In Paul Zindel's The Pigman, what is ironic about Miss Stewart's living room?

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In chapter two of Zindel's The Pigman, Lorraine discusses a couple of the female teachers and happens to share an anecdote about the typing teacher Miss Stewart. Apparently, Lorraine had gone to Miss Stewart's house to drop off some papers and discovered that she keeps her mother in the living room. Lorraine felt like she was going to cry because it seemed so sad. Lorraine says that Miss Stewart tried to make her feel more comfortable by saying the following:

"She made a little joke about it--how she kept her mother in the middle of the living room because she didn't want her to think she was missing anything when people came to visit" (10).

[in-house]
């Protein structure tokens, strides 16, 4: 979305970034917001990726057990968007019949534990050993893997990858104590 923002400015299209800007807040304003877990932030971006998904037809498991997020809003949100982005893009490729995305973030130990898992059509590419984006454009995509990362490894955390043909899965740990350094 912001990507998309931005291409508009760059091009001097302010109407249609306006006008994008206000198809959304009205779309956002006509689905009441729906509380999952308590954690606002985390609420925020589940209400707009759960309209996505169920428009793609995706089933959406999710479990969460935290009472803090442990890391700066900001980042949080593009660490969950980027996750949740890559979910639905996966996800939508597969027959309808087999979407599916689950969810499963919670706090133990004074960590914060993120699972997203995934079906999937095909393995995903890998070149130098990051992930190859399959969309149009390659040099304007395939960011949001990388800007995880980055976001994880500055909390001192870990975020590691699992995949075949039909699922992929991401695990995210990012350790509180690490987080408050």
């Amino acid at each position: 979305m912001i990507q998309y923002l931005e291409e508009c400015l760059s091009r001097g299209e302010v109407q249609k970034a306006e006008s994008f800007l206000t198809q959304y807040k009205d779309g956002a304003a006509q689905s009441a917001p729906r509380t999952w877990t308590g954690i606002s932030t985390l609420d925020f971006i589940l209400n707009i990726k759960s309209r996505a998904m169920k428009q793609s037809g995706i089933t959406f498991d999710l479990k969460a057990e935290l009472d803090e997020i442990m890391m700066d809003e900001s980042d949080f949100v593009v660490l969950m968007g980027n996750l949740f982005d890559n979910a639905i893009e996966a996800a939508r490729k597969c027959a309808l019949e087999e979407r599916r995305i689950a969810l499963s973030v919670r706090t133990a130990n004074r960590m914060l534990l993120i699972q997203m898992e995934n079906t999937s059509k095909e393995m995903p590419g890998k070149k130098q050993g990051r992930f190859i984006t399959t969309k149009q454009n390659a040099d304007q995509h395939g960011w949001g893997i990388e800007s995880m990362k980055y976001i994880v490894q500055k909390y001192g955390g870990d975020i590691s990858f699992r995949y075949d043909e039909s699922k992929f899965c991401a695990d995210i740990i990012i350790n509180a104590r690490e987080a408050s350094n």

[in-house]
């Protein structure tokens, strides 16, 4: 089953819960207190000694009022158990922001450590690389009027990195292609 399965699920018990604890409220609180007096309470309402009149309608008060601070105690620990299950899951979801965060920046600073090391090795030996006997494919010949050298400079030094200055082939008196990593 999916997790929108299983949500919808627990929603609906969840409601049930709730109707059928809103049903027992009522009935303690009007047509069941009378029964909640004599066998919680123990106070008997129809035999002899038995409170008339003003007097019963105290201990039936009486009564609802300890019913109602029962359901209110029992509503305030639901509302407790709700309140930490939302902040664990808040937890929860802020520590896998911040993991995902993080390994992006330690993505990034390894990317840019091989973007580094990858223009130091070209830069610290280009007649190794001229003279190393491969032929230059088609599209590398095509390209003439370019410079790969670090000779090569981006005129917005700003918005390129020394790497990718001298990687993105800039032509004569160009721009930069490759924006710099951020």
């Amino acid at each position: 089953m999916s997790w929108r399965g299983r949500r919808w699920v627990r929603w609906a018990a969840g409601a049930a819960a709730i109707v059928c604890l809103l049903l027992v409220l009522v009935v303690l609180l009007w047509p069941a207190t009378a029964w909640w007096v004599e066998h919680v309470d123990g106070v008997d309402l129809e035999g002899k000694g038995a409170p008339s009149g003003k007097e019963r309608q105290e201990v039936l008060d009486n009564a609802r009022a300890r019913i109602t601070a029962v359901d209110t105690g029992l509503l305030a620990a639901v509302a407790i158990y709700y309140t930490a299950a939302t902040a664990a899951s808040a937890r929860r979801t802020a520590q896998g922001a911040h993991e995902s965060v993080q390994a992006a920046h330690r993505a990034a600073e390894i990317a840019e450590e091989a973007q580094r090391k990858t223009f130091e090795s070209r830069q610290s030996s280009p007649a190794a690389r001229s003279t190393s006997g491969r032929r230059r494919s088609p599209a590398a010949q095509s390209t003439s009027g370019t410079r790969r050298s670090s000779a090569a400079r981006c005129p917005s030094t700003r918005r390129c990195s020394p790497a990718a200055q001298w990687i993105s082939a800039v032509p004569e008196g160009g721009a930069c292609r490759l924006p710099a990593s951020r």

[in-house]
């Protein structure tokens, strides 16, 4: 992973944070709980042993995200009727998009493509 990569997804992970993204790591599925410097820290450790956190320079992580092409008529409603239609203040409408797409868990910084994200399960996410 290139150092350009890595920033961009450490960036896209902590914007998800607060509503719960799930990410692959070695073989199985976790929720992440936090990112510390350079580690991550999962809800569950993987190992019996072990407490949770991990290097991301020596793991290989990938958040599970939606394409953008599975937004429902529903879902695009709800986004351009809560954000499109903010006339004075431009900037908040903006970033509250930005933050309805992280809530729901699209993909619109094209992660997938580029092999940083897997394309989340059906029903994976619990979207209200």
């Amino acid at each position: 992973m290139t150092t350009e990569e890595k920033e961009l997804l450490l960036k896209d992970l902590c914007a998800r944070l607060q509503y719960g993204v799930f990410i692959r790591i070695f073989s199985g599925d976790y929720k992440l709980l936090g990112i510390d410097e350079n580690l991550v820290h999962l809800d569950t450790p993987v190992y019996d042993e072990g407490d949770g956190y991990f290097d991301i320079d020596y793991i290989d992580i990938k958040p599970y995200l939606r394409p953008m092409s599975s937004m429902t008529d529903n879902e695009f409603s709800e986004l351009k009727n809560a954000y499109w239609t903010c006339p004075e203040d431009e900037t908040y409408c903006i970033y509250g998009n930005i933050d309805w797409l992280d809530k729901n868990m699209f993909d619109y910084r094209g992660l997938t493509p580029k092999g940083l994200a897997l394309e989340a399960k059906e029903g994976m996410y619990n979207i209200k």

Lorraine goes on to say that she feels very sorry for Miss Stewart because she can't imagine anyone wanting to date, let alone marry, someone who keeps her mother in the middle of the living room. The situation is ironic because no one would expect to witness a bed with someone's mother right in the middle of the living room. Another ironic thing about it is once someone visits Miss Stewart's home, they may never want to go visit again because her mother is in the living room. Hence, the whole point of having the mother there is so she won't miss out on visits, but ironically, people might not come back because of it.

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